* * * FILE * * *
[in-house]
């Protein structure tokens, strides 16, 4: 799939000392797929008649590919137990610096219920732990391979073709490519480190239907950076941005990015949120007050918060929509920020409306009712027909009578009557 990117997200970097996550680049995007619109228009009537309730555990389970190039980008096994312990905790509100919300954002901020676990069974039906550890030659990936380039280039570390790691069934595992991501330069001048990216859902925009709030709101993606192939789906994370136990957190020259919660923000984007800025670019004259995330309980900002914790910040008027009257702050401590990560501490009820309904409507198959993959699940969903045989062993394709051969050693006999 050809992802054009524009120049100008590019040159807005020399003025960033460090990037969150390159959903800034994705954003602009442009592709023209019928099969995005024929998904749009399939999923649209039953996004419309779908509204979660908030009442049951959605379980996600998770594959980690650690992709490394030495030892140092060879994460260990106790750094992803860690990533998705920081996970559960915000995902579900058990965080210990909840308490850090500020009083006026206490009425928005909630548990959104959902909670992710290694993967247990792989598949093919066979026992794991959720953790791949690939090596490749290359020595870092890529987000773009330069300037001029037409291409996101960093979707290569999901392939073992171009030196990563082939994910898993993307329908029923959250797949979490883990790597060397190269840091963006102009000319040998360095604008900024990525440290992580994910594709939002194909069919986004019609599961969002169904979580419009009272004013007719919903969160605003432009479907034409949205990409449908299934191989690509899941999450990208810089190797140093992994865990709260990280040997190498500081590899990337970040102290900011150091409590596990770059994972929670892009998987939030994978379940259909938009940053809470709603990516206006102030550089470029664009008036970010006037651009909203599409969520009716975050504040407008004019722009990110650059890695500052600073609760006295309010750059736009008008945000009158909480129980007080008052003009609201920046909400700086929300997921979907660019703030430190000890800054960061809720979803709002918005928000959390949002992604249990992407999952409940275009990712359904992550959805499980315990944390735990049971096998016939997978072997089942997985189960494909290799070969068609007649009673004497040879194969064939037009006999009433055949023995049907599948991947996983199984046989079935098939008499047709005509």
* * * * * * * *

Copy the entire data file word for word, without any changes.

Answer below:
[in-house]
């Protein structure tokens, strides 16, 4: 799939000392797929008649590919137990610096219920732990391979073709490519480190239907950076941005990015949120007050918060929509920020409306009712027909009578009557 990117997200970097996550680049995007619109228009009537309730555990389970190039980008096994312990905790509100919300954002901020676990069974039906550890030659990936380039280039570390790691069934595992991501330069001048990216859902925009709030709101993606192939789906994370136990957190020259919660923000984007800025670019004259995330309980900002914790910040008027009257702050401590990560501490009820309904409507198959993959699940969903045989062993394709051969050693006999 050809992802054009524009120049100008590019040159807005020399003025960033460090990037969150390159959903800034994705954003602009442009592709023209019928099969995005024929998904749009399939999923649209039953996004419309779908509204979660908030009442049951959605379980996600998770594959980690650690992709490394030495030892140092060879994460260990106790750094992803860690990533998705920081996970559960915000995902579900058990965080210990909840308490850090500020009083006026206490009425928005909630548990959104959902909670992710290694993967247990792989598949093919066979026992794991959720953790791949690939090596490749290359020595870092890529987000773009330069300037001029037409291409996101960093979707290569999901392939073992171009030196990563082939994910898993993307329908029923959250797949979490883990790597060397190269840091963006102009000319040998360095604008900024990525440290992580994910594709939002194909069919986004019609599961969002169904979580419009009272004013007719919903969160605003432009479907034409949205990409449908299934191989690509899941999450990208810089190797140093992994865990709260990280040997190498500081590899990337970040102290900011150091409590596990770059994972929670892009998987939030994978379940259909938009940053809470709603990516206006102030550089470029664009008036970010006037651009909203599409969520009716975050504040407008004019722009990110650059890695500052600073609760006295309010750059736009008008945000009158909480129980007080008052003009609201920046909400700086929300997921979907660019703030430190000890800054960061809720979803709002918005928000959390949002992604249990992407999952409940275009990712359904992550959805499980315990944390735990049971096998016939997978072997089942997985189960494909290799070969068609007649009673004497040879194969064939037009006999009433055949023995049907599948991947996983199984046989079935098939008499047709005509």